Guest wifi may be just one little search criterion on the OTA search page (alongside things like ‘pet-friendly’, or ‘swimming pool’), but it packs an almighty punch for customer satisfaction, and for some guests, it’s a deal-breaker.
Should it be free? Expectations have reached that point where the answer is a resounding ‘yes’. It should be ‘free’, and while many are quoting that guests believe it should be uncapped, there’s another side to it.
Luring guests with free unlimited wifi only checks out as a viable strategy, if the user experience is positive. With internet speeds of around 200 megabit per second (200Mbps) as standard in built up areas, but going as high as the new one-Gigabit per second (1Gbps) connections, (where fibre is operated by some more aggressive UFB providers), a snail-paced internet service will frustrate guests. Especially those whose home systems offer high speed connections and support multiple devices per family member. With some definite bones in this conundrum, AMG accessed some industry know-how to flesh out just how to meet the market.
Did you know that 2017 is the Year of the Access Point? Well, if it isn’t, Chris Woodhams of Zenbu says it should be: “If a customer has a slow internet connection or insufficient access points, there’s not much we can do to create fast internet.”
Even if you have a ISP and router are pumping out lightning fast one Gigabit per second, if your wifi signal has to pass through several walls to get to the user, it will lose speed fast.
The solution? Multiple access points. While Mr Woodhams said industry professionals would love to see an access point in every room, great results will still be delivered with one in every second room. “When you have a motel offering free wifi and they have one router strapped to the back of the office wall, facing the rooms, now that’s a problem.” Even with a single additional booster or access point will give a boost but more and more, not what a customer expects.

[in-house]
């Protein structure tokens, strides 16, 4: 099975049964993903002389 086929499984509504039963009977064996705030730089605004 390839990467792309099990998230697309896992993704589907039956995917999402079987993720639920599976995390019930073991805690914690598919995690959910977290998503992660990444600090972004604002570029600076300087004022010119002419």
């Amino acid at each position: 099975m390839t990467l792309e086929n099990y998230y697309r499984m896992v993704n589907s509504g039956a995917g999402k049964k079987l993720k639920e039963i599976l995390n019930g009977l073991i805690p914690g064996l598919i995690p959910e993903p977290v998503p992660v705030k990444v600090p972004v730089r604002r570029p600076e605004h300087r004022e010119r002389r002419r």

Servicing multiple devices
While you’d be hard pressed to find a millennial without multiple devices, they’re not the only ones. A typical modern family of four will need access for ten or more ‘critical’ devices to feel adequately connected. While the millennials may be driving the need for multiple simultaneous connections, other demographics are catching on fast.
Hot spots to service multiple devices, safely
Implementing a hotspot system creates a gateway between your internet connection and your guests. You decide the terms of entry – the definition of ‘reasonable use’ for free wifi in any 24-hour period.
For example, Zenbu told AMG that most accommodation sites hover between 300 and 500MB per device per day, though clients can go higher if they choose. As a rough guide, 300-500MB is enough to check your emails, Facebook, download a few photos, and even Skype family or friends. Streaming will consume this amount quickly, so streamers fall into the ‘more than reasonable use’ category and generally will be happy to pay a small premium for additional data bundles.
In Europe, it’s unusual to just automatically connect to your local café’s wifi. The reason may lie in copyright laws, which dictate that if download content illegally, you can be prosecuted and if you own the internet connection, you are responsible for what happens on it. In continental Europe, this law is heavily enforced, with commercial behaviour around free wifi understandably cautious.
In New Zealand, a recent spate of instances of copyright law enforcement may be cause for extra precautions. If someone in room 204 illegally downloads the David Parker fight from Sky TV, you are actually responsible, and have inadvertently broken copyright laws. As online activity proliferates, “more and more premium content will become a topic of litigation,” Mr Woodhams predicted.
So how does an accommodation business pay for all of this?
Simple, you don’t. You set your maximum for free internet and charge thereafter. After the initial investment, it could well pay for itself, depending on the internet habits of your clientele. Passing on the cost to the “internet grabbers”, can be a way to offer those guests who use internet more moderately a fast, free and reliable wifi service.